Class In Great Gatsby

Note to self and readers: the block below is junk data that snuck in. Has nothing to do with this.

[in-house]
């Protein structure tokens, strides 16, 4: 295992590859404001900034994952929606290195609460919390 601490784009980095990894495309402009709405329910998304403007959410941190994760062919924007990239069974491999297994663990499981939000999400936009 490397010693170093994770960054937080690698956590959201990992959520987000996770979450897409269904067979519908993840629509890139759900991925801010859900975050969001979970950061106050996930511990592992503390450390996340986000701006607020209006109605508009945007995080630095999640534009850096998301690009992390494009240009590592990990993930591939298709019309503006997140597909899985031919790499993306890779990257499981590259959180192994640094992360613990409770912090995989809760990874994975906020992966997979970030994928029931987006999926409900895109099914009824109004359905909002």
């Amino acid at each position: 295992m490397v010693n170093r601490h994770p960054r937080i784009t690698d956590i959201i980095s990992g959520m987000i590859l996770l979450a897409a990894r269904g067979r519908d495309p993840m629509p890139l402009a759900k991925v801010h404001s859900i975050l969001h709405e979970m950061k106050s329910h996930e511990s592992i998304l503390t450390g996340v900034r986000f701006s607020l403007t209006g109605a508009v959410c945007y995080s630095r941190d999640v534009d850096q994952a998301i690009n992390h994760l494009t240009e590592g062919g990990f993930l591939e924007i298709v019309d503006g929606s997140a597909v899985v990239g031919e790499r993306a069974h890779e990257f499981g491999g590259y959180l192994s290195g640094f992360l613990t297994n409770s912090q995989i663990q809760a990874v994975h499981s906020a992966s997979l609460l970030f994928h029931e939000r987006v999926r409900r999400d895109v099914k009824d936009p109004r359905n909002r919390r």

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F. Scott Fitzgerald uses the theme of class in The Great Gatsby as a strong role throughout the story. He starts off the book, not even the story, with a poem in the beginning that demonstrates the theme of class. There is a wealthy man that is trying to astound a woman by drawing attention to him, while looking foolish doing it. Of course, the woman falls for the man and his money. Money is everything to the upper class. Without money, they think they’re lives are nothing. The wealthy also lack many morals. Nick grew up believing he was better than everybody else and looks down on people who are not as wealthy as his family is. Nick said: “As my father snobbishly suggested and I snobbishly repeat, a sense of the fundamental decencies is parceled out unequally at birth” (6). Nick said this and it gave the readers the immediate thought that class was an important role in the story. Nick tried to be humble about his wealth and in the first page of the story said, “’Whenever you feel like criticizing anyone,” he told me, “just remember that all people in this world haven’t had the advantages you’ve had”’ (1). Tom Buchanan is a man in the story who demonstrates a strong hate for the less wealthy. He uses his mistress, Myrtle, for sex. Tom broke Myrtle’s nose when she mentioned Daisy’s name at a party, showing that he obviously has no respect for her because she is from a lower class. However, Tom does show Daisy, his wife, respect because she is of the same class. If people are from the same class then nobody in inferior to the other. Tom also shows his ways towards others when he talked about how white race is being overrun and the book he read. Daisy made fun of him greatly but he did not hurt her like he did to Myrtle because she is from his class level. Class becomes a huge role when Daisy hits Myrtle with a car. Instead of taking responsibilities for her
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